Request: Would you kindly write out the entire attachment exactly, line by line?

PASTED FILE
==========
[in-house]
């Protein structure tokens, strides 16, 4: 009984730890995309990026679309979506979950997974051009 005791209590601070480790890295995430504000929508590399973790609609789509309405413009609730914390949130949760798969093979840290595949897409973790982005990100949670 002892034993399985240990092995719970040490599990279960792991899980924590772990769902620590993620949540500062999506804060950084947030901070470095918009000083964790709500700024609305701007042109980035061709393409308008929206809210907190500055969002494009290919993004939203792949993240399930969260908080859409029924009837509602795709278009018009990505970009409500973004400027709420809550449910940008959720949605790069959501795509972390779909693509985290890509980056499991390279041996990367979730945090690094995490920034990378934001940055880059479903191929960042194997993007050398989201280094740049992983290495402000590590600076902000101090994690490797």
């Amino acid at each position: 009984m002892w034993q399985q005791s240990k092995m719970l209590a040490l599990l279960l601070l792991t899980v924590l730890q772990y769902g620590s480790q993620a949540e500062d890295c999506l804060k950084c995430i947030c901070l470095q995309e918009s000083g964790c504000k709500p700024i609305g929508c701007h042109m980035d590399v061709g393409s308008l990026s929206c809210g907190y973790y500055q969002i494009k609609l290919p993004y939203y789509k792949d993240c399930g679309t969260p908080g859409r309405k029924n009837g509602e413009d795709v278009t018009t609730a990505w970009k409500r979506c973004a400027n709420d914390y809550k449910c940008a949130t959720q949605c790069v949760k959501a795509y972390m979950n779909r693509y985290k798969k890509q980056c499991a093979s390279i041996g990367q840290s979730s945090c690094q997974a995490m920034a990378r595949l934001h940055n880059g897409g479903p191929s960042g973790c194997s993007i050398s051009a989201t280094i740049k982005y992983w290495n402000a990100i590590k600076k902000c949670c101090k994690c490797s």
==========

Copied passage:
[in-house]
């Protein structure tokens, strides 16, 4: 009984730890995309990026679309979506979950997974051009 005791209590601070480790890295995430504000929508590399973790609609789509309405413009609730914390949130949760798969093979840290595949897409973790982005990100949670 002892034993399985240990092995719970040490599990279960792991899980924590772990769902620590993620949540500062999506804060950084947030901070470095918009000083964790709500700024609305701007042109980035061709393409308008929206809210907190500055969002494009290919993004939203792949993240399930969260908080859409029924009837509602795709278009018009990505970009409500973004400027709420809550449910940008959720949605790069959501795509972390779909693509985290890509980056499991390279041996990367979730945090690094995490920034990378934001940055880059479903191929960042194997993007050398989201280094740049992983290495402000590590600076902000101090994690490797």
């Amino acid at each position: 009984m002892w034993q399985q005791s240990k092995m719970l209590a040490l599990l279960l601070l792991t899980v924590l730890q772990y769902g620590s480790q993620a949540e500062d890295c999506l804060k950084c995430i947030c901070l470095q995309e918009s000083g964790c504000k709500p700024i609305g929508c701007h042109m980035d590399v061709g393409s308008l990026s929206c809210g907190y973790y500055q969002i494009k609609l290919p993004y939203y789509k792949d993240c399930g679309t969260p908080g859409r309405k029924n009837g509602e413009d795709v278009t018009t609730a990505w970009k409500r979506c973004a400027n709420d914390y809550k449910c940008a949130t959720q949605c790069v949760k959501a795509y972390m979950n779909r693509y985290k798969k890509q980056c499991a093979s390279i041996g990367q840290s979730s945090c690094q997974a995490m920034a990378r595949l934001h940055n880059g897409g479903p191929s960042g973790c194997s993007i050398s051009a989201t280094i740049k982005y992983w290495n402000a990100i590590k600076k902000c949670c101090k994690c490797s």